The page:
WASHINGTON — Federal Reserve Chairman Ben Bernanke gave what may be his final testimony to senators Thursday, leaving behind more questions than conclusions about the Fed’s direction in monetary policy.
Senators questioned, rather than criticized, Bernanke’s current stimulus policy, called quantitative easing. It’s a process by which the central bank buys back government securities from banks to help flood money into the marketplace.
Bernanke’s testimony earlier in the week led to debate among lawmakers about how and when the quantitative easing program would end. Bernanke told a House committee Wednesday that the program would scale back if economic conditions improve at a faster and more sustainable rate.
House members pushed for more specificity on what favorable economic conditions would amount to.
But Thursday, senators asked not what Bernanke could do for Congress, but what Congress could do for the Federal Reserve. They spent less time questioning quantitative easing, and more time asking what Congress and the Fed could do together to better regulate the financial system at large.
Concerned that the “hyperactivity of the Fed” was “acting as an enabler” for congressional inaction, Tennessee Republican Sen. Bob Corker asked how Congress could better provide support for the economy rather than hiding behind the Fed and expecting it to manage the financial system single-handedly.
Bernanke said Congress should create consistent frameworks for monitoring the financial system and a means to effectively respond to financial crisis. “What we learned is that we didn’t have the right tools,” Bernanke said.
Congress and Federal Reserve Board members have formulated a number of ways to raise capital requirements for banks as a way of managing risk of large financial institutions without risking drying up credit for consumers.
The more collaborative tone at the Senate hearing comes after a heated conversation at the House Financial Services Committee on Wednesday, when Rep. Jeb Hensarling, R-Texas, expressed his disapproval of the Fed’s current monetary policy.
“The Federal Reserve has regrettably, in many ways, enabled this failed economic policy through a program of risky and unprecedented asset purchases that has swollen its balance sheet to more than $3 trillion,” Hensarling said. Some congressmen believed that the Fed carried out too much of a hands-on approach.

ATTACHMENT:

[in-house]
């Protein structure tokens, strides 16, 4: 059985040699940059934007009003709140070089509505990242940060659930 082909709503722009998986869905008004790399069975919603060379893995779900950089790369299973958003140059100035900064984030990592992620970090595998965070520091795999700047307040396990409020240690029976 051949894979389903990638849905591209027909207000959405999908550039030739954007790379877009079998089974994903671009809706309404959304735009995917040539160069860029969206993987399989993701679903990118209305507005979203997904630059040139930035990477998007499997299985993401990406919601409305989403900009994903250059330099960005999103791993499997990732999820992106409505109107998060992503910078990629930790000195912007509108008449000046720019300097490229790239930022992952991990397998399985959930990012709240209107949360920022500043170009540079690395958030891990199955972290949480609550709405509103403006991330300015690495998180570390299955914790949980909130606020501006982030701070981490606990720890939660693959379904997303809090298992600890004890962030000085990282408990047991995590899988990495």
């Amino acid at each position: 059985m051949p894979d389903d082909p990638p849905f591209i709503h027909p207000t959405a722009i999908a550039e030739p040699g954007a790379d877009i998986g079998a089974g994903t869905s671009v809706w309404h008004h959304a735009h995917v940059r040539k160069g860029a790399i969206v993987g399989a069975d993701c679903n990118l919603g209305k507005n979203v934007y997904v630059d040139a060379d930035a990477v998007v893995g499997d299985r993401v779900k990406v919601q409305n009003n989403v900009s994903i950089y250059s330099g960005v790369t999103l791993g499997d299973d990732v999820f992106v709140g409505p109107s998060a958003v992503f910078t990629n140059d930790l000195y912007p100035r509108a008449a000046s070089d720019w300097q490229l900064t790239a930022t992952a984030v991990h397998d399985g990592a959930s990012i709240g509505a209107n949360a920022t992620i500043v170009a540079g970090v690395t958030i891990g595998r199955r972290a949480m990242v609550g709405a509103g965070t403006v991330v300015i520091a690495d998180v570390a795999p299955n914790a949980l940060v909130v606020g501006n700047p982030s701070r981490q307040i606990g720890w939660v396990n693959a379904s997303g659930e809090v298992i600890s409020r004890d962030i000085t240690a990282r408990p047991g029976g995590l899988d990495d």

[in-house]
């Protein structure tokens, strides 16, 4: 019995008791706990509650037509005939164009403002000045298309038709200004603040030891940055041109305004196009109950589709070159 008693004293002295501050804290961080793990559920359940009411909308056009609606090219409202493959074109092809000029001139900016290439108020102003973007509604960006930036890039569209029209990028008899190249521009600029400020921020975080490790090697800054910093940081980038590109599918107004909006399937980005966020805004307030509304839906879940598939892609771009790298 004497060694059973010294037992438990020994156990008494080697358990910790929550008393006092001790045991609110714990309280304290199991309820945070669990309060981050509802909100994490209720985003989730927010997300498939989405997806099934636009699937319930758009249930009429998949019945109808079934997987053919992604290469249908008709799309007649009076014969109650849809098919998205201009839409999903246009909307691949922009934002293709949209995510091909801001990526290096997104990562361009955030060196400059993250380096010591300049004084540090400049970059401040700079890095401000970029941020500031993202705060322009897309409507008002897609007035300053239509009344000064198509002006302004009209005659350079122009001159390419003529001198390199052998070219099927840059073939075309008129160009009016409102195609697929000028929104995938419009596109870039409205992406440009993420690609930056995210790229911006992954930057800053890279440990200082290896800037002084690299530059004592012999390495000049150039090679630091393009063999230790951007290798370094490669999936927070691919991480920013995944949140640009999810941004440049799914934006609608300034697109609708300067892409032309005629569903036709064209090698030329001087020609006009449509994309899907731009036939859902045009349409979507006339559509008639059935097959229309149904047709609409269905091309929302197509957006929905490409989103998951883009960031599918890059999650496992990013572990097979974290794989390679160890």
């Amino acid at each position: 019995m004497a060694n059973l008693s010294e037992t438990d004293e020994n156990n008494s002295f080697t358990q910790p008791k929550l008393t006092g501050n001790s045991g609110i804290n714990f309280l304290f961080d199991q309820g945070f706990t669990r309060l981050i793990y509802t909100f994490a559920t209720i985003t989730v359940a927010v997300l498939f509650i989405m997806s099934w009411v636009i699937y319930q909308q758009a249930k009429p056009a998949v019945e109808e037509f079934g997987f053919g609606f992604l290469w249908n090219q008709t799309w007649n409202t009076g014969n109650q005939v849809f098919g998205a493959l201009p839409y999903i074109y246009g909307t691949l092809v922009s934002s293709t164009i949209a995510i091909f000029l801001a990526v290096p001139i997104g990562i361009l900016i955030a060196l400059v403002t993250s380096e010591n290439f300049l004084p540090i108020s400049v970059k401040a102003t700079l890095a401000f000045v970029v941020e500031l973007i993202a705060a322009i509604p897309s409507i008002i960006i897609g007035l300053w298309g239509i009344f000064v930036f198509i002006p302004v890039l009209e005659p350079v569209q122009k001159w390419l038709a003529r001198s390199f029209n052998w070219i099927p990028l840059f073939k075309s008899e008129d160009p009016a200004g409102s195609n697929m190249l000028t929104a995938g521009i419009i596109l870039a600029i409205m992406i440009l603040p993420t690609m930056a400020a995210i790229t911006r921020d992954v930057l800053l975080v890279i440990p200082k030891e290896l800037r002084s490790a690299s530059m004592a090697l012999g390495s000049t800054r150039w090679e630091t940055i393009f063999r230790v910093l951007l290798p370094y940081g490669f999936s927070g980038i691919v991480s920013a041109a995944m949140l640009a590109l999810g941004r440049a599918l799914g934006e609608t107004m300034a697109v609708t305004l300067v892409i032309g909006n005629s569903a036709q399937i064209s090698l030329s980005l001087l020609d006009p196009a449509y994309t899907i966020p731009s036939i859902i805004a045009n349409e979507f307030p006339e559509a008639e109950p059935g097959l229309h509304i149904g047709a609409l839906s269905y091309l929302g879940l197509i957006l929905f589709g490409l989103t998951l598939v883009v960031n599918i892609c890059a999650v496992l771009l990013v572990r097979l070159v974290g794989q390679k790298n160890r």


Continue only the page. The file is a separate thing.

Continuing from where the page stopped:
But when House members pointed fingers at Bernanke, Bernanke pointed right back, testifying that risks in the current economy may be due in part to uncertainty on Capitol Hill surrounding fiscal policy and the status of the nation’s debt-ceiling.
On the other hand, Sen. Mike Crapo, R-Idaho, the ranking member of the Senate Committee on Banking, Housing and Urban Affairs, did not question the legitimacy of the Fed’s policy. Rather, he asked, “Why does the Fed see the need for such an accommodative policy to continue into the future?”
Though the Fed wants to see substantial improvements in the economy, “substantial is in the eye of the beholder,” Crapo said, adding that more specificity may assuage lawmakers and market makers.
The quantitative easing program was expected to start scaling back in September, but Bernanke said it might take more time if the Fed cannot determine that the economy is strong enough to stand on its own.
Thursday may have marked his final testimony on Capitol Hill, Congress, since his term as chairman is up in January.
Many political leaders thanked Bernanke for his endurance in the face of the financial crisis, but as the economy gradually rebounds, congressmen hope for a speedier recovery – and they all have opinions as to how this should be accomplished.